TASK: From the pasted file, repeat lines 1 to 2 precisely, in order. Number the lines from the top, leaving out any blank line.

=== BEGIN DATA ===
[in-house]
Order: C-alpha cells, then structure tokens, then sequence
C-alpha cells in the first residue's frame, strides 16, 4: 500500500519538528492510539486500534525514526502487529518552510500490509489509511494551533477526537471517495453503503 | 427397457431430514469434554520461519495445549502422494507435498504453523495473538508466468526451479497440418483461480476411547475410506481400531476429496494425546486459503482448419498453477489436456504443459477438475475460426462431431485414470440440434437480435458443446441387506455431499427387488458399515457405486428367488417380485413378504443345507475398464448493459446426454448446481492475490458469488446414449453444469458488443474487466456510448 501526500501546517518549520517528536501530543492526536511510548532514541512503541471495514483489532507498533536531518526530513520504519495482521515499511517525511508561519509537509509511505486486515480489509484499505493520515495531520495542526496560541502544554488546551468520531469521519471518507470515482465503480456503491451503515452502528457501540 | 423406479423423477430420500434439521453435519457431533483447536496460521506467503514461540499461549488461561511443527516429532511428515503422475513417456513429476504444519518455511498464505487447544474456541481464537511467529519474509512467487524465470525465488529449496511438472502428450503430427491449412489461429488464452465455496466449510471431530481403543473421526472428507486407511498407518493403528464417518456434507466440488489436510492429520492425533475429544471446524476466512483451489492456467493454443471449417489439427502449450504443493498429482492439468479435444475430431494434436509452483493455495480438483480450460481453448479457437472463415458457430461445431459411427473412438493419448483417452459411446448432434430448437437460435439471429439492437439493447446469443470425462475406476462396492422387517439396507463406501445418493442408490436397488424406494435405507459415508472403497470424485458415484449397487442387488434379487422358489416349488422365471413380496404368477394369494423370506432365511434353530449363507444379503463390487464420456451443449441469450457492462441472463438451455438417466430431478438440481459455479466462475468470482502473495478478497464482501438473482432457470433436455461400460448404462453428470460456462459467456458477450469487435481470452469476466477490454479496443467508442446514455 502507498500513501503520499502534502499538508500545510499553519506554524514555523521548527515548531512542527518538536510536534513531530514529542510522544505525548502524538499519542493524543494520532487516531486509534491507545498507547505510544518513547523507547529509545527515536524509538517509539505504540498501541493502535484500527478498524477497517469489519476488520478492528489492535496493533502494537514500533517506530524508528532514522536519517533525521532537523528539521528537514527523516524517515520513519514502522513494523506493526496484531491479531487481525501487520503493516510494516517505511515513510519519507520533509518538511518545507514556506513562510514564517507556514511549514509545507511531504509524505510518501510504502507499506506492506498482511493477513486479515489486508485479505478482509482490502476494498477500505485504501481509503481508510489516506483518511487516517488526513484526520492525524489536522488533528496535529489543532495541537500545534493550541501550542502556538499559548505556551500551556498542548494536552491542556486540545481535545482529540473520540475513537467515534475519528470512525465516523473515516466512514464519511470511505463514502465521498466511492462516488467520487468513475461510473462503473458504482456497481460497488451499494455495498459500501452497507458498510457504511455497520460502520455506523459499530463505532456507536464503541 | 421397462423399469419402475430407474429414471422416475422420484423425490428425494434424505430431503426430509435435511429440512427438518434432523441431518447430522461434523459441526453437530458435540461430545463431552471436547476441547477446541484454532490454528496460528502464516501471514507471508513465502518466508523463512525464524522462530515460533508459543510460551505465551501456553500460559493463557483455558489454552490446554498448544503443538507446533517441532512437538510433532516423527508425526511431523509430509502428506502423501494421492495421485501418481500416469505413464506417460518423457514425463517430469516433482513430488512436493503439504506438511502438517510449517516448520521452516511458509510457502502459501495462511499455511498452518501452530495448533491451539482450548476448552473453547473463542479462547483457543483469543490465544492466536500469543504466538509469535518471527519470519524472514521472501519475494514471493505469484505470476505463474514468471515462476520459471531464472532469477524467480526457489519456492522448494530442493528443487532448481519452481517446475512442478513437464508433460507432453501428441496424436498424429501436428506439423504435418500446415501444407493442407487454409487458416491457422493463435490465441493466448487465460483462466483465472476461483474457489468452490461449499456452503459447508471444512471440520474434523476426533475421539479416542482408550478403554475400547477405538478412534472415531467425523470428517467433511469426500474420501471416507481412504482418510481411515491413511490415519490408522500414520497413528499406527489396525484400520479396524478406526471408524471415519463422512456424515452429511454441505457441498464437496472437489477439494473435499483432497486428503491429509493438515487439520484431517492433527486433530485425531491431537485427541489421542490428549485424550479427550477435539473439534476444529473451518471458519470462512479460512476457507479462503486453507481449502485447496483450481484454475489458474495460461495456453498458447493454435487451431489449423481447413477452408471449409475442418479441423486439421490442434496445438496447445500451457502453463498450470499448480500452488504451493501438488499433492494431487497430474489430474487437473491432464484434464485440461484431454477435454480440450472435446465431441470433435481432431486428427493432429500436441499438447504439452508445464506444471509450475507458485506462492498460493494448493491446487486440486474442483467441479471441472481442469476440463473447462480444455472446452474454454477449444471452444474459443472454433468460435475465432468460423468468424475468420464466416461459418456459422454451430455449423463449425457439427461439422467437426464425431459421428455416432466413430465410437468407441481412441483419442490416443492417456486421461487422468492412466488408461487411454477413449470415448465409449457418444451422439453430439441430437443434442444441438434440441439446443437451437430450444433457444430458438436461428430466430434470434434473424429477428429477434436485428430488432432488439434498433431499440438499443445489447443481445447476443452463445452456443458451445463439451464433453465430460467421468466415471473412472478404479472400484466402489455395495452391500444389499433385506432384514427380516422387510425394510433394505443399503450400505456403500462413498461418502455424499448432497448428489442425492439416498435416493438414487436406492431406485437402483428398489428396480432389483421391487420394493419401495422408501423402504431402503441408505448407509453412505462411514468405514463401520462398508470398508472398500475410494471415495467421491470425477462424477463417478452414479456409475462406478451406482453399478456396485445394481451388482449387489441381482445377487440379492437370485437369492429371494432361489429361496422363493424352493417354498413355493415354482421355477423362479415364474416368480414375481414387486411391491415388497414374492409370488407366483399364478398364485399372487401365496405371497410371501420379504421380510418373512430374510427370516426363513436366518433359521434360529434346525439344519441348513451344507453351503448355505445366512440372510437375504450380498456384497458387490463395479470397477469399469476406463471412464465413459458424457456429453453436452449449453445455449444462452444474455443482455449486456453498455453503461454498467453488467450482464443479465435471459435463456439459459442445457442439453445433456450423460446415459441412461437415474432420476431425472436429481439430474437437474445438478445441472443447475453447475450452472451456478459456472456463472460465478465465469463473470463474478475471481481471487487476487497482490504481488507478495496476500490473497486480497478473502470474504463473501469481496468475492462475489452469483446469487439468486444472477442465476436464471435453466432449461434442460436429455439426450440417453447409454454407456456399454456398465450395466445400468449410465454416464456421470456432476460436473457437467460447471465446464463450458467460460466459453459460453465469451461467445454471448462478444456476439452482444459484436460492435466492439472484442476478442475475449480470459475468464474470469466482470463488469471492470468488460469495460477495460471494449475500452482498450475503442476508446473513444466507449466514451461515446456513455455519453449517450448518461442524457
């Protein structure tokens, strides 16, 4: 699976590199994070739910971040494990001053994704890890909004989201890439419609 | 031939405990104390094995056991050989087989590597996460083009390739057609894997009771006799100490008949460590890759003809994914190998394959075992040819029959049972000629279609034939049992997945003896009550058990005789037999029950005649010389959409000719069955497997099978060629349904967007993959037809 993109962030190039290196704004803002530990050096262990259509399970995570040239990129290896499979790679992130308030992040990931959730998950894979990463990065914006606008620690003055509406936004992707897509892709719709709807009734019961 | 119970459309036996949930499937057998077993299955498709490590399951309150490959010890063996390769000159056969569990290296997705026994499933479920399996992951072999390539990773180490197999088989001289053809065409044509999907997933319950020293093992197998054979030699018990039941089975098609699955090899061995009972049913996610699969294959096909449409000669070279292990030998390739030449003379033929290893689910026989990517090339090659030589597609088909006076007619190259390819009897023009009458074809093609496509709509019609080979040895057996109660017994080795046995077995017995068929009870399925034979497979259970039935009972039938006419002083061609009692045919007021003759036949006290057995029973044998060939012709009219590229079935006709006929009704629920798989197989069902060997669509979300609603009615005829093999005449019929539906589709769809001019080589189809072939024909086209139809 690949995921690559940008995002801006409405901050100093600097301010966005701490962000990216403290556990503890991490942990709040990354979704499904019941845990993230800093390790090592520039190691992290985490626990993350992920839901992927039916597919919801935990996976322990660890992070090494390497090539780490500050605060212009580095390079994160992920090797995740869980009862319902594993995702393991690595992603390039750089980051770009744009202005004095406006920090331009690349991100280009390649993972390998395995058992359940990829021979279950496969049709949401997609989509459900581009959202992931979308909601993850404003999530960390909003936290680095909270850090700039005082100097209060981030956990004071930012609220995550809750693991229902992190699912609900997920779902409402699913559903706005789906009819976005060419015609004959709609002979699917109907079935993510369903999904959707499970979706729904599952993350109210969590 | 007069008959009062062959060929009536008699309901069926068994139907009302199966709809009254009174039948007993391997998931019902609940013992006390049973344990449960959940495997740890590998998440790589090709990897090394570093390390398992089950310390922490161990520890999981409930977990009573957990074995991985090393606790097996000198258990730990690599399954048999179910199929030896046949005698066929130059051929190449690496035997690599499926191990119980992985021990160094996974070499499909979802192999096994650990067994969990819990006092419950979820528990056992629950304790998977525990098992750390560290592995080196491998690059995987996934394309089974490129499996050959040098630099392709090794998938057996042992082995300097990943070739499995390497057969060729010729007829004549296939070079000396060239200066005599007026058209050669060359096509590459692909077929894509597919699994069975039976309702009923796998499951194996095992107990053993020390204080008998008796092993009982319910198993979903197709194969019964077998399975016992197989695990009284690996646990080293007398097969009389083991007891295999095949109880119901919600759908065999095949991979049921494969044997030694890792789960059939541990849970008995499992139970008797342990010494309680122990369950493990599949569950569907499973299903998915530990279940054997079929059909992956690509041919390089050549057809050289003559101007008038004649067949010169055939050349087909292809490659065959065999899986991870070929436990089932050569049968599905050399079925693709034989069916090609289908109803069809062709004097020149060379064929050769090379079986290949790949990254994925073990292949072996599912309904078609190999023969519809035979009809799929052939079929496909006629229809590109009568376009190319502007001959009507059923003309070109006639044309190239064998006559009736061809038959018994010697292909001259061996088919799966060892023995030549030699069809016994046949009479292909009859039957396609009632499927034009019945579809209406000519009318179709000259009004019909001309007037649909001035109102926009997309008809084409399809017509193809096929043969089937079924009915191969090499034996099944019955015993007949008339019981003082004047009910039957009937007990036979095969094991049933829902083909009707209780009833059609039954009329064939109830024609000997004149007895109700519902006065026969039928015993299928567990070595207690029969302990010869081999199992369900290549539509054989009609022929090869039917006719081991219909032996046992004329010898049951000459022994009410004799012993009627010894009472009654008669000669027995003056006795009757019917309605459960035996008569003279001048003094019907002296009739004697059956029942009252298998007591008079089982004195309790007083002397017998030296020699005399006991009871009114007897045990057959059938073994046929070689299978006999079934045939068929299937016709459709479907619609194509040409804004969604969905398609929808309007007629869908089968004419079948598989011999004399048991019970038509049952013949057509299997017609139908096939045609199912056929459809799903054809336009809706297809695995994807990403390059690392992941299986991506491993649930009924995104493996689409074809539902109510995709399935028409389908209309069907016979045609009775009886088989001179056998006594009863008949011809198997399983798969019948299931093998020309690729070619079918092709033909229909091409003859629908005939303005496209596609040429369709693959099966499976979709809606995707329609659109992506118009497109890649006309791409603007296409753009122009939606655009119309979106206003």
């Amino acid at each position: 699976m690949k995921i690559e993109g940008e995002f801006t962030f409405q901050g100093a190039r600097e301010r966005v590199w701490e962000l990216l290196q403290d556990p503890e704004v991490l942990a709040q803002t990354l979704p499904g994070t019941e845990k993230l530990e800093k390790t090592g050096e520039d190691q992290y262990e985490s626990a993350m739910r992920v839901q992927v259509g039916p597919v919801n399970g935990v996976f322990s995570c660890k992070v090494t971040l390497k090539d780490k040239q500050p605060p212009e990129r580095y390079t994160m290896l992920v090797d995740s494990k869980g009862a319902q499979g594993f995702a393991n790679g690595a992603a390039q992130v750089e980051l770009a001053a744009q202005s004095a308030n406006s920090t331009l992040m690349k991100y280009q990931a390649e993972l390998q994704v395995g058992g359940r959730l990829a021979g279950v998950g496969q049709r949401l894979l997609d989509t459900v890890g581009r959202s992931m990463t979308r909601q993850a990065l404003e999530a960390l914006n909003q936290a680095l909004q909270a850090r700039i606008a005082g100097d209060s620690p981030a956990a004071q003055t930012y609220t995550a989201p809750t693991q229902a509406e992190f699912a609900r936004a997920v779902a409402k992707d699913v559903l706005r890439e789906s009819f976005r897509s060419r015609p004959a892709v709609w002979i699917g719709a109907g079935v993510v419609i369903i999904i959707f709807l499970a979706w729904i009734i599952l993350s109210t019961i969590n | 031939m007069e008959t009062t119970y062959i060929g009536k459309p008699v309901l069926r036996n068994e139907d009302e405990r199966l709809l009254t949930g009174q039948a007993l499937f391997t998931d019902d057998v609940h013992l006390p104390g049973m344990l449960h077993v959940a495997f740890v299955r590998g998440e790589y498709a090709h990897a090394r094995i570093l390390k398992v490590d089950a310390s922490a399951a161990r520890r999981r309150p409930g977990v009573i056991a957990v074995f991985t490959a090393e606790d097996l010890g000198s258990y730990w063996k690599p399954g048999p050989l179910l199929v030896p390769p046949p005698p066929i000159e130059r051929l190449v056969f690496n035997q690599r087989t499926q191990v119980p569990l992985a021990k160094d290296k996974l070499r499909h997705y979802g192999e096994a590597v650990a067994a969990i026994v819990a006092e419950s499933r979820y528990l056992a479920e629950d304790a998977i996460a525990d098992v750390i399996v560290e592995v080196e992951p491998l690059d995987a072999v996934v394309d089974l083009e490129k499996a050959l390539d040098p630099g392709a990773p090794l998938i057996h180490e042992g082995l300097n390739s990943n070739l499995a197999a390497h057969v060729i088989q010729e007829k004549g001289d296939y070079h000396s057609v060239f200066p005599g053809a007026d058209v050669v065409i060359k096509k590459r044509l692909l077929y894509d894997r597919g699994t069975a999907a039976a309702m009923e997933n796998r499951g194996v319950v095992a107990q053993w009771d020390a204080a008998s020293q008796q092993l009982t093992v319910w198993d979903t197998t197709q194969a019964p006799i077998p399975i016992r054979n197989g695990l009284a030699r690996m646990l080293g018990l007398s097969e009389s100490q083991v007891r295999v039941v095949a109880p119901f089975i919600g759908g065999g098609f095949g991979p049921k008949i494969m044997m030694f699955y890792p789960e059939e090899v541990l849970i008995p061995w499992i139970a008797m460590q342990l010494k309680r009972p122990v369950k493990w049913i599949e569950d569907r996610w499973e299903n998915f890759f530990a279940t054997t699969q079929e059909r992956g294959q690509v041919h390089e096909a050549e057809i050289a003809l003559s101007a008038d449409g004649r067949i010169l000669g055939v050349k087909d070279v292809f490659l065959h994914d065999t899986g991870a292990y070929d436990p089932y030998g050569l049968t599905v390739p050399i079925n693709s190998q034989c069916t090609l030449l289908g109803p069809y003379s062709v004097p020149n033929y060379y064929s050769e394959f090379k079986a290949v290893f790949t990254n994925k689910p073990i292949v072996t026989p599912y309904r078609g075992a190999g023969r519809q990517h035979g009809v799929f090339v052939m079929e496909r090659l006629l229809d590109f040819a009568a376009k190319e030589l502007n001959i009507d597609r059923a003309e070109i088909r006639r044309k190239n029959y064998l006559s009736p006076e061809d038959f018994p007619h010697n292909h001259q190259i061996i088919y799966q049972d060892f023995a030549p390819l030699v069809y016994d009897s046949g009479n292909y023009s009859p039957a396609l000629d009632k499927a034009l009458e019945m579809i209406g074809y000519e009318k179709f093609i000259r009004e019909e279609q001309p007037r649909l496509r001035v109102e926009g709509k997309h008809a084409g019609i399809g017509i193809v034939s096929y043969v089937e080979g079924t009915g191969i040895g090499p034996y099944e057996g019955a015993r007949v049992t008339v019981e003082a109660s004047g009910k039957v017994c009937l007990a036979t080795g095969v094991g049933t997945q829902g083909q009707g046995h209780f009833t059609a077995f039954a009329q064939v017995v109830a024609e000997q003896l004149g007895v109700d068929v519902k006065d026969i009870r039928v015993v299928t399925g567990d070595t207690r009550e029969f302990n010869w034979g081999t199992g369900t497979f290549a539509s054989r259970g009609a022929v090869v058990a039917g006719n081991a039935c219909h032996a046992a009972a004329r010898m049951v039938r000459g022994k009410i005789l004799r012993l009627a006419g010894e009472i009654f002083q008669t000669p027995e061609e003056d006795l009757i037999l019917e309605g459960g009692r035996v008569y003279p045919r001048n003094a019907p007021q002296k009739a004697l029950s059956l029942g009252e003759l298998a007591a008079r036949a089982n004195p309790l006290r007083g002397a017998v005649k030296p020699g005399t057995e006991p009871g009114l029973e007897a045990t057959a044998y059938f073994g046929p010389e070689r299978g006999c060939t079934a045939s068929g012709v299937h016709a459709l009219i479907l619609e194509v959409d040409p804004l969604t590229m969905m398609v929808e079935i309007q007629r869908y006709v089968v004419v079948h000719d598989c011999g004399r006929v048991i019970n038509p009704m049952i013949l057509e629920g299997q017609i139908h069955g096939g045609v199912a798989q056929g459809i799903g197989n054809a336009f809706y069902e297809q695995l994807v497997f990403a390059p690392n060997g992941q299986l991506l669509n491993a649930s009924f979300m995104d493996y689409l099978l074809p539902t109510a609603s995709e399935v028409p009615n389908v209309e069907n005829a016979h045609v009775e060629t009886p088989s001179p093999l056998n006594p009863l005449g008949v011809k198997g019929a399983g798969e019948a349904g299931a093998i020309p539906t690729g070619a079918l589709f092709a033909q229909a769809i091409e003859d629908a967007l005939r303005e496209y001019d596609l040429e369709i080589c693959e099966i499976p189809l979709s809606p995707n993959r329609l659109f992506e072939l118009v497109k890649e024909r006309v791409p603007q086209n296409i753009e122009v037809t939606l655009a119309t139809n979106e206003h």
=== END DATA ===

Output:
[in-house]
Order: C-alpha cells, then structure tokens, then sequence